Domhnall MacAuley: Are you a sports and exercise medicine award winner?

Domhnall Macauley Olympic medals may be presented to individuals—but no one achieves greatness alone. Behind every great sporting success is a team of coaches and support staff that includes doctors, physiotherapists, nutritionists, psychologists, and a range of other experts.
While Olympic greatness is the pinnacle of sporting success, anyone participating in sport depends on being able to access the medical help and advice needed. Most of the top sports stars employ their professional support staff, but many go way beyond any contractual commitment to offer the support and expertise their athletes need.

There is glamour and professional recognition for those dealing with the elite. In most sports, however, doctors and physiotherapists give their time for little or no reward, driven by their love of the sport and commitment to a club or organisation. They give up their leisure and family time, often seeking further qualifications at their own expense, and providing equipment to support the athletes. They are the doctors and physiotherapists standing at the side of the pitch on a wet Saturday in February.

Sport and exercise medicine as a specialty in its own right has developed greatly in recently years. This is thanks to the pioneering work of the British Association of Sport and Exercise Medicine, the Institute of Sport and Exercise Medicine and, more recently, the Faculty of Sport and Exercise Medicine—and also the voluntary commitment of those working behind the scenes.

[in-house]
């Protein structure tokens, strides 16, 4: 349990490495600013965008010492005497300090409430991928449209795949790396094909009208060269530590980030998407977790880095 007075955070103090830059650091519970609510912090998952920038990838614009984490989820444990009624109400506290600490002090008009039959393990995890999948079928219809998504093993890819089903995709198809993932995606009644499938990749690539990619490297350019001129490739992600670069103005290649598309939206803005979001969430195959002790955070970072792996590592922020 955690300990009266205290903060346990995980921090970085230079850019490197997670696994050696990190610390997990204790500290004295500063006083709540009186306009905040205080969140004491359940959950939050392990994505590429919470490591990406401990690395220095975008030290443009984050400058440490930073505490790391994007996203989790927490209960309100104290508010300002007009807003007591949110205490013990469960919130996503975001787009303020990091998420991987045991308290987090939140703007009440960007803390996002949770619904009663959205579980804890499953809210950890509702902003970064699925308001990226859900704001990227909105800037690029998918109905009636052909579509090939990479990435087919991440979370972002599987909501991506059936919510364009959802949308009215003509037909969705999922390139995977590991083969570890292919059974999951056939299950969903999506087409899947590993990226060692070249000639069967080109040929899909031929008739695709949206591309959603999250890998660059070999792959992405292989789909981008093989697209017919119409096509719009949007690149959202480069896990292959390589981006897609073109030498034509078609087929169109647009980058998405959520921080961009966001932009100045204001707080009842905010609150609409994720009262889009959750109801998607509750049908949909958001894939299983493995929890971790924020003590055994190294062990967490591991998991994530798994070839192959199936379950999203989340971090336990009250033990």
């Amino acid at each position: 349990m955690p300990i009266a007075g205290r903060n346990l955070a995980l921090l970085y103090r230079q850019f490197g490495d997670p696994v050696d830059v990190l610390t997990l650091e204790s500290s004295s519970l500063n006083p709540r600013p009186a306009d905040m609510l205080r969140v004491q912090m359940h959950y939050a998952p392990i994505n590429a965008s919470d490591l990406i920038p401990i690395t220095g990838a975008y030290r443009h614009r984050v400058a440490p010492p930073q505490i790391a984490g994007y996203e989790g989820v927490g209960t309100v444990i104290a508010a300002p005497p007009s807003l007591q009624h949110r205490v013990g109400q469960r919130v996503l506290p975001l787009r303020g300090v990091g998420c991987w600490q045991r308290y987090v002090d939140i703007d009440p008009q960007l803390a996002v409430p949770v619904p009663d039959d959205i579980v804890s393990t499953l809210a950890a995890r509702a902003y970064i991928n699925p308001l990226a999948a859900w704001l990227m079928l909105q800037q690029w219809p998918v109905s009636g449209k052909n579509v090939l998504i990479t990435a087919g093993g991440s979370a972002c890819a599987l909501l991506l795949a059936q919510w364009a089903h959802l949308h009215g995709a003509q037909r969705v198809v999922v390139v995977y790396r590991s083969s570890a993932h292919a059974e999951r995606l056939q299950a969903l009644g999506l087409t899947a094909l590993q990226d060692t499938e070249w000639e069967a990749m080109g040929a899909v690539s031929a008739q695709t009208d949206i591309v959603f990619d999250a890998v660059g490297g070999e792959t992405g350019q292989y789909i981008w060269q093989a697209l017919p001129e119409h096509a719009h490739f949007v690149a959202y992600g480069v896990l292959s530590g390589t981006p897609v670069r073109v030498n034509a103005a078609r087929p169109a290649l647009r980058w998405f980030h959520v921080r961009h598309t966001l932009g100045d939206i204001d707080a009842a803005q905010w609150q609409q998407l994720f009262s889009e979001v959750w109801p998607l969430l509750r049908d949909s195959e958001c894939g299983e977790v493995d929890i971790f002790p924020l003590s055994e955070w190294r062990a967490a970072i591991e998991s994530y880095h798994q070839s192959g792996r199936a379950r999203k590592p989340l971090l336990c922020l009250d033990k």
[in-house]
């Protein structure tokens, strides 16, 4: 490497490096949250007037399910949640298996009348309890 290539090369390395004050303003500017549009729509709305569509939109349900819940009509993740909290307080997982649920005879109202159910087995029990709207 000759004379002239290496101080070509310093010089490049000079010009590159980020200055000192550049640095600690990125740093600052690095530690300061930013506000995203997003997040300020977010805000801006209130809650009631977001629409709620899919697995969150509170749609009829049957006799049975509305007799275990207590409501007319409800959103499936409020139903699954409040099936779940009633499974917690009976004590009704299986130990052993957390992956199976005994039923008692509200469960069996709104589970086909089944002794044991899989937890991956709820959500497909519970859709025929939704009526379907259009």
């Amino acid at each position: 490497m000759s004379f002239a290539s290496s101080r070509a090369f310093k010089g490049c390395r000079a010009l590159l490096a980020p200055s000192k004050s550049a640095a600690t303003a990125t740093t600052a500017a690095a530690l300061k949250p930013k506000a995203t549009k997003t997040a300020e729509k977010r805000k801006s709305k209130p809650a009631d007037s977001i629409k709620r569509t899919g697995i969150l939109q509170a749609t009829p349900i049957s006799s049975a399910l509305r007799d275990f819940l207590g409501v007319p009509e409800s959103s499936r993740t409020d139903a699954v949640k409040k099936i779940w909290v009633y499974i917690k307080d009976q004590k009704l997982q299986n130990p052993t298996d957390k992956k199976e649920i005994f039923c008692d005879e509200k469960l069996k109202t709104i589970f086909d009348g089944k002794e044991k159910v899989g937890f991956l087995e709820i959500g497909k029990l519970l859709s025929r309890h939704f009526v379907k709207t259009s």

The BMJ Group wants to recognise the work of those making a significant contribution to the field with a new sport and exercise medicine category in the BMJ Group Improving Health Awards 2012.
This award is not all about competitive sport and enhancing performance—the greatest public health benefits are from population physical activity. Indeed, the greatest incremental benefit to health is when those who are inactive become active even at a moderate level.

Far away from the Olympic cauldron, there are doctors and other health promotion personnel quietly encouraging people to exercise, organising green gyms, walking initiatives, exercise prescription schemes – working together to get inactive people on the move. These hidden innovators also deserve our recognition.

This award aims to recognise those sports medicine teams who make a valuable contribution to promoting physical activity, improving the care of athletes or medical services to the sporting community. We will be looking for those who had clear strategy, show measurable improvement in physical activity participation, healthcare in athletes or management of illness or injury in the sporting community. And, in particular, we are looking for those UK-based organisations and teams only who demonstrate a commitment beyond what would normally be expected in their role.
We look forward to receiving your entries…

Domnnall Macaulay is primary care editor, BMJ